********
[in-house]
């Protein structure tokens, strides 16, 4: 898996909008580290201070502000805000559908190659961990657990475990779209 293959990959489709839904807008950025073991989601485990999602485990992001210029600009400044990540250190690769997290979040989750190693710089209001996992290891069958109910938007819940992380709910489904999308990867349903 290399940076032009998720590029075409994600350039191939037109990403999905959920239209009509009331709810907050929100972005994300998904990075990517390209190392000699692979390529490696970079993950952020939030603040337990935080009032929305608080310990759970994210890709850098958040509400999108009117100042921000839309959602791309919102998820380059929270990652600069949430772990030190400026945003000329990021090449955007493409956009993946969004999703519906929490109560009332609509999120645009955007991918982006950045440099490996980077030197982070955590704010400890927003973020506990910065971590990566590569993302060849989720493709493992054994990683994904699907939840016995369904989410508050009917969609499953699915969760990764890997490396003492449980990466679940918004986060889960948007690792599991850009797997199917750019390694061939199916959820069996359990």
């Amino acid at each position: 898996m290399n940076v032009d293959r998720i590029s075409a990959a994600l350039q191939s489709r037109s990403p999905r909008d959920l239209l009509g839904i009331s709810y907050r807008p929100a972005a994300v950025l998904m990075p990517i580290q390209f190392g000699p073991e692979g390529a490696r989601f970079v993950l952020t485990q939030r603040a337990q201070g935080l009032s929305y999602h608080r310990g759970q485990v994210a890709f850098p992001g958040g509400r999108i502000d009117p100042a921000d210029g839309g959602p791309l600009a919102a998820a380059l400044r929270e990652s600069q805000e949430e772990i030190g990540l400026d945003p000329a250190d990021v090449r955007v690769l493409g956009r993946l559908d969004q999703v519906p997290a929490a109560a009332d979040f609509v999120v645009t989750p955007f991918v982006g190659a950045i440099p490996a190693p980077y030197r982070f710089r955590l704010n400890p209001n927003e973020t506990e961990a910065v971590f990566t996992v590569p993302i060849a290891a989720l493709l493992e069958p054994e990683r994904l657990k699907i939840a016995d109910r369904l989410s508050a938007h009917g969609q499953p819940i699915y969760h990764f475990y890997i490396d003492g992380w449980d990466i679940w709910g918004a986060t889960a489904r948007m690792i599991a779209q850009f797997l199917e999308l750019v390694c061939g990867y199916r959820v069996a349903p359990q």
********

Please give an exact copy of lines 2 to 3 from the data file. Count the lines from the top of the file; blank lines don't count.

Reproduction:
């Protein structure tokens, strides 16, 4: 898996909008580290201070502000805000559908190659961990657990475990779209 293959990959489709839904807008950025073991989601485990999602485990992001210029600009400044990540250190690769997290979040989750190693710089209001996992290891069958109910938007819940992380709910489904999308990867349903 290399940076032009998720590029075409994600350039191939037109990403999905959920239209009509009331709810907050929100972005994300998904990075990517390209190392000699692979390529490696970079993950952020939030603040337990935080009032929305608080310990759970994210890709850098958040509400999108009117100042921000839309959602791309919102998820380059929270990652600069949430772990030190400026945003000329990021090449955007493409956009993946969004999703519906929490109560009332609509999120645009955007991918982006950045440099490996980077030197982070955590704010400890927003973020506990910065971590990566590569993302060849989720493709493992054994990683994904699907939840016995369904989410508050009917969609499953699915969760990764890997490396003492449980990466679940918004986060889960948007690792599991850009797997199917750019390694061939199916959820069996359990």
């Amino acid at each position: 898996m290399n940076v032009d293959r998720i590029s075409a990959a994600l350039q191939s489709r037109s990403p999905r909008d959920l239209l009509g839904i009331s709810y907050r807008p929100a972005a994300v950025l998904m990075p990517i580290q390209f190392g000699p073991e692979g390529a490696r989601f970079v993950l952020t485990q939030r603040a337990q201070g935080l009032s929305y999602h608080r310990g759970q485990v994210a890709f850098p992001g958040g509400r999108i502000d009117p100042a921000d210029g839309g959602p791309l600009a919102a998820a380059l400044r929270e990652s600069q805000e949430e772990i030190g990540l400026d945003p000329a250190d990021v090449r955007v690769l493409g956009r993946l559908d969004q999703v519906p997290a929490a109560a009332d979040f609509v999120v645009t989750p955007f991918v982006g190659a950045i440099p490996a190693p980077y030197r982070f710089r955590l704010n400890p209001n927003e973020t506990e961990a910065v971590f990566t996992v590569p993302i060849a290891a989720l493709l493992e069958p054994e990683r994904l657990k699907i939840a016995d109910r369904l989410s508050a938007h009917g969609q499953p819940i699915y969760h990764f475990y890997i490396d003492g992380w449980d990466i679940w709910g918004a986060t889960a489904r948007m690792i599991a779209q850009f797997l199917e999308l750019v390694c061939g990867y199916r959820v069996a349903p359990q």